DWI Chemical Tests
In general, there are three tests used as evidence in DWI cases: blood tests, breath tests, and urine tests. A chemical test refers to any analysis of the chemistry of blood, breath, or urine to determine the blood alcohol content of a defendant. A DWI chemical test in New York is presumed to be valid if it was performed by a person with a valid Department of Health permit in accordance with department rules and regulations and the test was conducted within two hours of the driver’s arrest. This is generally referred to as the “two-hour rule.”
The Two-Hour Rule
In New York, the two-hour rule provides that a person accused of drunk driving must generally be tested within two hours of either the time of arrest for DWI or the time of a positive breath screening test. When suspected DWI drivers are tested after two hours have passed, prosecutors must establish by expert evidence that blood alcohol test results are competent and reliable.
In 1970, the New York Legislature changed the statutory placement of the two-hour rule. The legislature relocated the two-hour rule from the VTL’s evidentiary statute to New York’s implied consent statute, specifically Vehicle and Traffic Law section 1194(2)(a). The implied consent statute states that anyone driving a motor vehicle in New York is deemed to have consented to a chemical test for intoxication at the direction of any police officer having reasonable grounds to believe that the driver is intoxicated. In the event the driver refuses to submit to a chemical test, his driving privileges will be revoked.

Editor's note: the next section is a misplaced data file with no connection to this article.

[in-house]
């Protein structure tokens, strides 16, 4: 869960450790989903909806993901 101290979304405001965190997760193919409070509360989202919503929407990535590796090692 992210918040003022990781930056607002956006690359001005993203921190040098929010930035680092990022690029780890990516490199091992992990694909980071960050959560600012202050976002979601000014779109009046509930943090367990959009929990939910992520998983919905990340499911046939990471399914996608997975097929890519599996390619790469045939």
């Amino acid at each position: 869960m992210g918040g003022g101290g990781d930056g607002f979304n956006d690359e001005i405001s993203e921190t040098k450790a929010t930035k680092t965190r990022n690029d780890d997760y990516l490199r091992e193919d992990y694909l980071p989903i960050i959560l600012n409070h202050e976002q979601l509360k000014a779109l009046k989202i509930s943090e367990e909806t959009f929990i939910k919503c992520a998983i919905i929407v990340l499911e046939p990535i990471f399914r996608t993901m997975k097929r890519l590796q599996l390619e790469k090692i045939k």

Under the two-hour rule, a chemical test analysis must be conducted within two hours of a suspected DWI driver’s arrest or else the chemical test evidence is inadmissible in court. An important fact is that the two-hour rule is applicable only in situations where implied consent applies. Therefore, it is applicable in all cases except where the driver expressly refuses to consent to a chemical test. This means that the implied consent statute and its two-hour rule are only applicable in cases where the driver is rendered unconscious or incapable of consenting to a chemical test.
Courts in New York have held that the two-hour rule does not apply to chemical tests that a DWI suspect voluntarily consents to. In People v. Atkins, the court held that where a DWI suspect consents to a chemical test that is administered more than two hours after the suspect’s arrest the results of the test are admissible in court because the suspect voluntarily consented to the chemical test and an express voluntary consent is outside the scope of the two-hour rule.
The two-hour rule is not applicable in situations where the DWI suspect expressly refuses to take a chemical test. The Department of Motor Vehicles has issued an opinion on the admissibility of evidence of a chemical test refusal given more than two hours after a DWI suspect’s arrest. The opinion discusses the case of People v. Ward. The court in Ward held that if evidence of the results of a chemical test expressly consented to by a DWI suspect and administered after two hours is admissible in court, then evidence of a refusal to take such a test, obtained after two hours, is also admissible. Given the court’s decision in Ward, the two-hour rule is inapplicable to chemical test refusals by DWI suspects.
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